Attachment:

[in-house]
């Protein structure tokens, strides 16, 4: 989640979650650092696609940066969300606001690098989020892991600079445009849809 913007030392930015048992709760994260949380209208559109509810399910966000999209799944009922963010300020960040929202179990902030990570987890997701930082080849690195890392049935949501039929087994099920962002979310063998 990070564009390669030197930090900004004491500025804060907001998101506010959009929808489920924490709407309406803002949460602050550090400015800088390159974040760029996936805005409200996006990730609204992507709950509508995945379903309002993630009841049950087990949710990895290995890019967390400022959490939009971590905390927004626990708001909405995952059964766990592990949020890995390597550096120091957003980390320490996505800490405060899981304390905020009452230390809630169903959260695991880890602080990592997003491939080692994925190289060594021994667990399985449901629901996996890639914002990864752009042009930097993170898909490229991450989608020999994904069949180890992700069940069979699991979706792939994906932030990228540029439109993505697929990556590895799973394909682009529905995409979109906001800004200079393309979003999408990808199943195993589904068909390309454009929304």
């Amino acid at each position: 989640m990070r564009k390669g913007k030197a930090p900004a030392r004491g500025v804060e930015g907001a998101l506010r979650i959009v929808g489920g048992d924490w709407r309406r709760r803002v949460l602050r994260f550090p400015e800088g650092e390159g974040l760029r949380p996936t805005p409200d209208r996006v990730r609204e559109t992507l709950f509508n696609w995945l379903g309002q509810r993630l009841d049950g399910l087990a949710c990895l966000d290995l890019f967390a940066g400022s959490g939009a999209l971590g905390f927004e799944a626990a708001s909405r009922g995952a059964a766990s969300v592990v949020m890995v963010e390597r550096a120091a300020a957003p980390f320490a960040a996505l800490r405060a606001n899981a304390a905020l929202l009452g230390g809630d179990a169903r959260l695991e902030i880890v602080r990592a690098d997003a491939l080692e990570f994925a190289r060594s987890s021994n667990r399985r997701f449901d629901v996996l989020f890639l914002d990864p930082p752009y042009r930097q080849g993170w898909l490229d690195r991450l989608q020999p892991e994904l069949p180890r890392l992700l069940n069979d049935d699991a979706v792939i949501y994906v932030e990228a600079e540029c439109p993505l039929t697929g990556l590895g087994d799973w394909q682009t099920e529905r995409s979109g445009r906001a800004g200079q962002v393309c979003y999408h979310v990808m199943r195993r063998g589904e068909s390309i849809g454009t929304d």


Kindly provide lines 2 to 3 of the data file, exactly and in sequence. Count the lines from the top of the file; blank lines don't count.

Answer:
């Protein structure tokens, strides 16, 4: 989640979650650092696609940066969300606001690098989020892991600079445009849809 913007030392930015048992709760994260949380209208559109509810399910966000999209799944009922963010300020960040929202179990902030990570987890997701930082080849690195890392049935949501039929087994099920962002979310063998 990070564009390669030197930090900004004491500025804060907001998101506010959009929808489920924490709407309406803002949460602050550090400015800088390159974040760029996936805005409200996006990730609204992507709950509508995945379903309002993630009841049950087990949710990895290995890019967390400022959490939009971590905390927004626990708001909405995952059964766990592990949020890995390597550096120091957003980390320490996505800490405060899981304390905020009452230390809630169903959260695991880890602080990592997003491939080692994925190289060594021994667990399985449901629901996996890639914002990864752009042009930097993170898909490229991450989608020999994904069949180890992700069940069979699991979706792939994906932030990228540029439109993505697929990556590895799973394909682009529905995409979109906001800004200079393309979003999408990808199943195993589904068909390309454009929304």
């Amino acid at each position: 989640m990070r564009k390669g913007k030197a930090p900004a030392r004491g500025v804060e930015g907001a998101l506010r979650i959009v929808g489920g048992d924490w709407r309406r709760r803002v949460l602050r994260f550090p400015e800088g650092e390159g974040l760029r949380p996936t805005p409200d209208r996006v990730r609204e559109t992507l709950f509508n696609w995945l379903g309002q509810r993630l009841d049950g399910l087990a949710c990895l966000d290995l890019f967390a940066g400022s959490g939009a999209l971590g905390f927004e799944a626990a708001s909405r009922g995952a059964a766990s969300v592990v949020m890995v963010e390597r550096a120091a300020a957003p980390f320490a960040a996505l800490r405060a606001n899981a304390a905020l929202l009452g230390g809630d179990a169903r959260l695991e902030i880890v602080r990592a690098d997003a491939l080692e990570f994925a190289r060594s987890s021994n667990r399985r997701f449901d629901v996996l989020f890639l914002d990864p930082p752009y042009r930097q080849g993170w898909l490229d690195r991450l989608q020999p892991e994904l069949p180890r890392l992700l069940n069979d049935d699991a979706v792939i949501y994906v932030e990228a600079e540029c439109p993505l039929t697929g990556l590895g087994d799973w394909q682009t099920e529905r995409s979109g445009r906001a800004g200079q962002v393309c979003y999408h979310v990808m199943r195993r063998g589904e068909s390309i849809g454009t929304d």